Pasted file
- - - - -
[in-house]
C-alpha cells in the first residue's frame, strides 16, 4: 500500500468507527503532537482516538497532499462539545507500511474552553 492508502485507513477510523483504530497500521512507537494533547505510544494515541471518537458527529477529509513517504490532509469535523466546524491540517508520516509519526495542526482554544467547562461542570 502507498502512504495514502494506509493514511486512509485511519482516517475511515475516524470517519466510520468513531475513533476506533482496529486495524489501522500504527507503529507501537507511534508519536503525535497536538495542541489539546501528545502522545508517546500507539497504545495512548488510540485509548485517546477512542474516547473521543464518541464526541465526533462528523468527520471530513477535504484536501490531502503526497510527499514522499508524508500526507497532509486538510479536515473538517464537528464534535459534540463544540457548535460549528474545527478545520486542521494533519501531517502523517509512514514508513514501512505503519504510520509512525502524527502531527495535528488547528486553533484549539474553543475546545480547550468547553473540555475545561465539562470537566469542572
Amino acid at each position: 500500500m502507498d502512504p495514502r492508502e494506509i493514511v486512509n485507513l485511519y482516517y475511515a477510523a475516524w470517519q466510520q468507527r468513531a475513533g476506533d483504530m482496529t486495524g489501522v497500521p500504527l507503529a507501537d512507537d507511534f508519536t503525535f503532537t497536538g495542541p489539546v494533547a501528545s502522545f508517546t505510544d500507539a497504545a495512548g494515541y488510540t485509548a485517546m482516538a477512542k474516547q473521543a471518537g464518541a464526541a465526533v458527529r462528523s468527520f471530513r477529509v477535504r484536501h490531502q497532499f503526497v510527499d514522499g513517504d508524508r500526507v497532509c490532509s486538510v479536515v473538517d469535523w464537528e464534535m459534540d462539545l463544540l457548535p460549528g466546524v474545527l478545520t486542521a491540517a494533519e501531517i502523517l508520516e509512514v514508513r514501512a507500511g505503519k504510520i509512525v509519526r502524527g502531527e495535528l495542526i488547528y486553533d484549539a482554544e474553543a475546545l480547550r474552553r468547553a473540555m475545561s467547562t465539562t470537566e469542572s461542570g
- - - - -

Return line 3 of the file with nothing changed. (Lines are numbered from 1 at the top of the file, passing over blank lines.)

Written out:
Amino acid at each position: 500500500m502507498d502512504p495514502r492508502e494506509i493514511v486512509n485507513l485511519y482516517y475511515a477510523a475516524w470517519q466510520q468507527r468513531a475513533g476506533d483504530m482496529t486495524g489501522v497500521p500504527l507503529a507501537d512507537d507511534f508519536t503525535f503532537t497536538g495542541p489539546v494533547a501528545s502522545f508517546t505510544d500507539a497504545a495512548g494515541y488510540t485509548a485517546m482516538a477512542k474516547q473521543a471518537g464518541a464526541a465526533v458527529r462528523s468527520f471530513r477529509v477535504r484536501h490531502q497532499f503526497v510527499d514522499g513517504d508524508r500526507v497532509c490532509s486538510v479536515v473538517d469535523w464537528e464534535m459534540d462539545l463544540l457548535p460549528g466546524v474545527l478545520t486542521a491540517a494533519e501531517i502523517l508520516e509512514v514508513r514501512a507500511g505503519k504510520i509512525v509519526r502524527g502531527e495535528l495542526i488547528y486553533d484549539a482554544e474553543a475546545l480547550r474552553r468547553a473540555m475545561s467547562t465539562t470537566e469542572s461542570g